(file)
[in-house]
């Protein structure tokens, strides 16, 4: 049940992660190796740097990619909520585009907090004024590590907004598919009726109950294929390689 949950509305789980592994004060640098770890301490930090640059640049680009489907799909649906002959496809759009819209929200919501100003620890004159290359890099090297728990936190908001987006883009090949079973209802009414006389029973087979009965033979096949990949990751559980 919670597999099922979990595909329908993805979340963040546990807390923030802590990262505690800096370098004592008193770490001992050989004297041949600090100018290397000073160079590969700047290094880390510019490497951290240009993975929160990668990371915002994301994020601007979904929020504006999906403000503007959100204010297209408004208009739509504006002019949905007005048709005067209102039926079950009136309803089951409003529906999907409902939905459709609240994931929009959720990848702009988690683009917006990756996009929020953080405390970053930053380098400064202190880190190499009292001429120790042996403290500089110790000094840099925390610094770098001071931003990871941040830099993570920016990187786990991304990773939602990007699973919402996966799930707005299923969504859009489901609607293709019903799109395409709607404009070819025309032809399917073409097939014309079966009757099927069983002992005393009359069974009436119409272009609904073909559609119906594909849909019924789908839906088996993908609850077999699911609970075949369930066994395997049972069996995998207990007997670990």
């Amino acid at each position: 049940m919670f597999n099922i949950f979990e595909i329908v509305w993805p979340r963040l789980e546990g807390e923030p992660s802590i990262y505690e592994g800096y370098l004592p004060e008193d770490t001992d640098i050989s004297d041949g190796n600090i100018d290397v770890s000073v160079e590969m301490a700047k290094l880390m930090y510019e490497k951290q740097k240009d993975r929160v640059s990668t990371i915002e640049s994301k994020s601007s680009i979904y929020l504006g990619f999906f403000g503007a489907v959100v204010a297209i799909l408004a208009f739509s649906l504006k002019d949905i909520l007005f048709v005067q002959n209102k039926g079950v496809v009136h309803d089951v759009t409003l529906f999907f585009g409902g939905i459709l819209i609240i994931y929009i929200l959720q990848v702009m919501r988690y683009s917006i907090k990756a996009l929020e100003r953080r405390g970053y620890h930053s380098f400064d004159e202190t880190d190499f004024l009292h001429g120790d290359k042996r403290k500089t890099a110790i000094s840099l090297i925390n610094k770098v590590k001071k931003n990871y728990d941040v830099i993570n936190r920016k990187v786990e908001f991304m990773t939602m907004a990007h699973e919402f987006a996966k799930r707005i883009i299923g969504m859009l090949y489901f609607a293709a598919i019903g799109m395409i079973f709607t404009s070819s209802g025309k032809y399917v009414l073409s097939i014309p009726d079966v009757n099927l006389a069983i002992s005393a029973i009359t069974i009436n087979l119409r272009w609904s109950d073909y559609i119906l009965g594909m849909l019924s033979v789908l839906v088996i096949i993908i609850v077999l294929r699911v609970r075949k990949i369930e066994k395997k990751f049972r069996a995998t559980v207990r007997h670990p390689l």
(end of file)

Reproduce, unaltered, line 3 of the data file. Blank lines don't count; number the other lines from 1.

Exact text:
């Amino acid at each position: 049940m919670f597999n099922i949950f979990e595909i329908v509305w993805p979340r963040l789980e546990g807390e923030p992660s802590i990262y505690e592994g800096y370098l004592p004060e008193d770490t001992d640098i050989s004297d041949g190796n600090i100018d290397v770890s000073v160079e590969m301490a700047k290094l880390m930090y510019e490497k951290q740097k240009d993975r929160v640059s990668t990371i915002e640049s994301k994020s601007s680009i979904y929020l504006g990619f999906f403000g503007a489907v959100v204010a297209i799909l408004a208009f739509s649906l504006k002019d949905i909520l007005f048709v005067q002959n209102k039926g079950v496809v009136h309803d089951v759009t409003l529906f999907f585009g409902g939905i459709l819209i609240i994931y929009i929200l959720q990848v702009m919501r988690y683009s917006i907090k990756a996009l929020e100003r953080r405390g970053y620890h930053s380098f400064d004159e202190t880190d190499f004024l009292h001429g120790d290359k042996r403290k500089t890099a110790i000094s840099l090297i925390n610094k770098v590590k001071k931003n990871y728990d941040v830099i993570n936190r920016k990187v786990e908001f991304m990773t939602m907004a990007h699973e919402f987006a996966k799930r707005i883009i299923g969504m859009l090949y489901f609607a293709a598919i019903g799109m395409i079973f709607t404009s070819s209802g025309k032809y399917v009414l073409s097939i014309p009726d079966v009757n099927l006389a069983i002992s005393a029973i009359t069974i009436n087979l119409r272009w609904s109950d073909y559609i119906l009965g594909m849909l019924s033979v789908l839906v088996i096949i993908i609850v077999l294929r699911v609970r075949k990949i369930e066994k395997k990751f049972r069996a995998t559980v207990r007997h670990p390689l």